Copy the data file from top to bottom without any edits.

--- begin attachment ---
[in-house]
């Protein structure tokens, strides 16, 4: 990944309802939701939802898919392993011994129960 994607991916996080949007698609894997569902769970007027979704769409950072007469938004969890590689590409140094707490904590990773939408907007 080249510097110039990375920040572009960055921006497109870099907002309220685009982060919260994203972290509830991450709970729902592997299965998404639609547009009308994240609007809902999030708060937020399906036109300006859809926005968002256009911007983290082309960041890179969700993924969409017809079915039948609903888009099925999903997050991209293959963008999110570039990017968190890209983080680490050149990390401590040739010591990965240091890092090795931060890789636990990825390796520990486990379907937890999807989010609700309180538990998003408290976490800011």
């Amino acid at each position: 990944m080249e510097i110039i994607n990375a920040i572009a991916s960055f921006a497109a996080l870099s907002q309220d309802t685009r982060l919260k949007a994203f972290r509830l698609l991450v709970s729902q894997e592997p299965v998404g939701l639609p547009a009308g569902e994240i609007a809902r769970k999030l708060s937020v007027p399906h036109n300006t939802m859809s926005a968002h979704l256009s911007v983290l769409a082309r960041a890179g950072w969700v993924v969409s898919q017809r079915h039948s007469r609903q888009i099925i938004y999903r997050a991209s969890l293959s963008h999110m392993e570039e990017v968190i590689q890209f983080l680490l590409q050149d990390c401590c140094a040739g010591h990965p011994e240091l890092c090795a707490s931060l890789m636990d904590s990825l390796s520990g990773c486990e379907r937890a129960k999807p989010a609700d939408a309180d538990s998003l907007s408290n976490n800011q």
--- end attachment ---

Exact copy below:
[in-house]
């Protein structure tokens, strides 16, 4: 990944309802939701939802898919392993011994129960 994607991916996080949007698609894997569902769970007027979704769409950072007469938004969890590689590409140094707490904590990773939408907007 080249510097110039990375920040572009960055921006497109870099907002309220685009982060919260994203972290509830991450709970729902592997299965998404639609547009009308994240609007809902999030708060937020399906036109300006859809926005968002256009911007983290082309960041890179969700993924969409017809079915039948609903888009099925999903997050991209293959963008999110570039990017968190890209983080680490050149990390401590040739010591990965240091890092090795931060890789636990990825390796520990486990379907937890999807989010609700309180538990998003408290976490800011």
């Amino acid at each position: 990944m080249e510097i110039i994607n990375a920040i572009a991916s960055f921006a497109a996080l870099s907002q309220d309802t685009r982060l919260k949007a994203f972290r509830l698609l991450v709970s729902q894997e592997p299965v998404g939701l639609p547009a009308g569902e994240i609007a809902r769970k999030l708060s937020v007027p399906h036109n300006t939802m859809s926005a968002h979704l256009s911007v983290l769409a082309r960041a890179g950072w969700v993924v969409s898919q017809r079915h039948s007469r609903q888009i099925i938004y999903r997050a991209s969890l293959s963008h999110m392993e570039e990017v968190i590689q890209f983080l680490l590409q050149d990390c401590c140094a040739g010591h990965p011994e240091l890092c090795a707490s931060l890789m636990d904590s990825l390796s520990g990773c486990e379907r937890a129960k999807p989010a609700d939408a309180d538990s998003l907007s408290n976490n800011q």